Gulf residents and workers face heat exhaustion, mental stress

Residents and relief workers along the oil-ravaged Gulf of Mexico could experience a host of short- and long-term health problems, including respiratory ailments, neurological symptoms, heat exhaustion and mental stress.

Emory University environmental health expert Linda McCauley, RN, PhD, is one of more than a dozen national scientists participating in a two-day Institute of Medicine (IOM) workshop in New Orleans exploring some of the potential health risks that people in the Gulf could face.

Short term, McCauley says, there could be reports of respiratory problems from people who’ve inhaled gas fumes as well as neurological issues such as dizziness, headaches, nausea and vomiting. In addition, exposure to oil may cause eye and skin irritation.

Heat stress is also a major concern for workers in the Gulf, says McCauley, dean of Emory’s Nell Hodgson Woodruff School of Nursing.

“On some of the days it’s been so hot they’ve only allowed workers to work 12 minutes out of the hour,” she says. “A lot of new workers are being brought in [to clean up the oil]. These are workers who don’t do this for a living and may never have been exposed to this type of heat before and that’s a serious issue.”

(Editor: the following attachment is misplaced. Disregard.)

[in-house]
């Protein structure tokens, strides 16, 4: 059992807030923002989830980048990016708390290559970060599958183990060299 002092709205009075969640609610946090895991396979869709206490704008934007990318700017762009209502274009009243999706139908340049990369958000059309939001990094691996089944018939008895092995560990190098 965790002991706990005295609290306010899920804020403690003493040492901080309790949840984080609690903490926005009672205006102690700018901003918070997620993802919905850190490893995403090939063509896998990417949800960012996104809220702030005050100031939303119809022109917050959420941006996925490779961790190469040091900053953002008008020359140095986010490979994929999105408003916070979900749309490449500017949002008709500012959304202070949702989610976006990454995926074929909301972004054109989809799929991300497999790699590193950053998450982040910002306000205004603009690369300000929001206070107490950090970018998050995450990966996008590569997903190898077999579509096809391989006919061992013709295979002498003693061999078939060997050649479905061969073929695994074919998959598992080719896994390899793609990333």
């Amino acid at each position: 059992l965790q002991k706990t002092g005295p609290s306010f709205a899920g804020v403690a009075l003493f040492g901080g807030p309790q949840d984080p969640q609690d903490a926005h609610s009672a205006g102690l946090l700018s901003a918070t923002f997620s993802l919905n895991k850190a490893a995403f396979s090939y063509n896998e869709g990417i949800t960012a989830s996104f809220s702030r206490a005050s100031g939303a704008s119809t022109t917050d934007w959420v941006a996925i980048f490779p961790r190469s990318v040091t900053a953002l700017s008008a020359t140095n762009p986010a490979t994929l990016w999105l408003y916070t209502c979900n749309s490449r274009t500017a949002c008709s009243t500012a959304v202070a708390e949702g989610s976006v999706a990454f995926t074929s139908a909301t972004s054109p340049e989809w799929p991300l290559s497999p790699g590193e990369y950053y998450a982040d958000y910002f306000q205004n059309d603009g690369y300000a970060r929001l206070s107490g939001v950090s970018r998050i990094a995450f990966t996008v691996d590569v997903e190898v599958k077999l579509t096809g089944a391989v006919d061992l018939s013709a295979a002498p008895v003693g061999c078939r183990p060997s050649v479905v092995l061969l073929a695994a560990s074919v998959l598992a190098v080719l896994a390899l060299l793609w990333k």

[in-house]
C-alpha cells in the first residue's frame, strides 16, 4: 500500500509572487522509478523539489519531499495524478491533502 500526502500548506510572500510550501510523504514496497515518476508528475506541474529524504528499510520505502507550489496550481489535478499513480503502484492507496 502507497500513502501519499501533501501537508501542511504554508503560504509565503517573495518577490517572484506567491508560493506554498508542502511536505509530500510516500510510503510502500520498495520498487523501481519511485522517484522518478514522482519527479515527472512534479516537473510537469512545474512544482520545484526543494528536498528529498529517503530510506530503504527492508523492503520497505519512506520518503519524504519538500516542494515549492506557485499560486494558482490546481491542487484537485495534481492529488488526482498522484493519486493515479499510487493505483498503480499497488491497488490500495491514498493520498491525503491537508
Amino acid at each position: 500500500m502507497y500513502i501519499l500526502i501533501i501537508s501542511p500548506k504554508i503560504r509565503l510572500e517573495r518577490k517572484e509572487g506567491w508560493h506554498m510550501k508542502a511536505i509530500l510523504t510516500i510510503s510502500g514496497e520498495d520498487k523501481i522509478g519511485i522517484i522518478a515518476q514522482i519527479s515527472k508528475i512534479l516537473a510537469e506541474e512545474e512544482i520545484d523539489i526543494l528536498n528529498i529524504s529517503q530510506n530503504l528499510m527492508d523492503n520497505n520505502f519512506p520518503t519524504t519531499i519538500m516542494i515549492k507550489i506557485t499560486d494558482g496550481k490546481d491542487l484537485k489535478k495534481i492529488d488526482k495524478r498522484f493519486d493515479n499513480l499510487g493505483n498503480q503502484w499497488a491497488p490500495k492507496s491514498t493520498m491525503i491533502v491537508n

In addition, McCauley says attention should be given to the impact the spill will have on the mental health of people in the region, many of whom have already lived through other disasters.

“What’s really specific to this population is the impact of cumulative stress,” McCauley notes. “Many of these communities have already been hit with hurricanes and now we’re laying another disaster on top of that. I think it’s imperative that we work proactively to give these communities the help that they need.”

The IOM workshop, “Assessing the Human Health Effects of the Gulf of Mexico Oil Spill: An Institute of Medicine Workshop,” convened today and unites experts from the U.S. scientific community, academia, and public health with expertise in addressing health effects after disasters such as the World Trade Center attack and Hurricane Katrina. Scientists at the meeting will examine a range of health issues related to the Gulf oil spill and determine how best to proceed in detecting and monitoring health risks and outcomes in the future.

Hear McCauley talk more about the potential short- and long-term health effects of the Gulf oil spill.

Watch a live Web cast of the IOM workshop June 22 from 9:30 a.m. to 5:30 p.m. ET.

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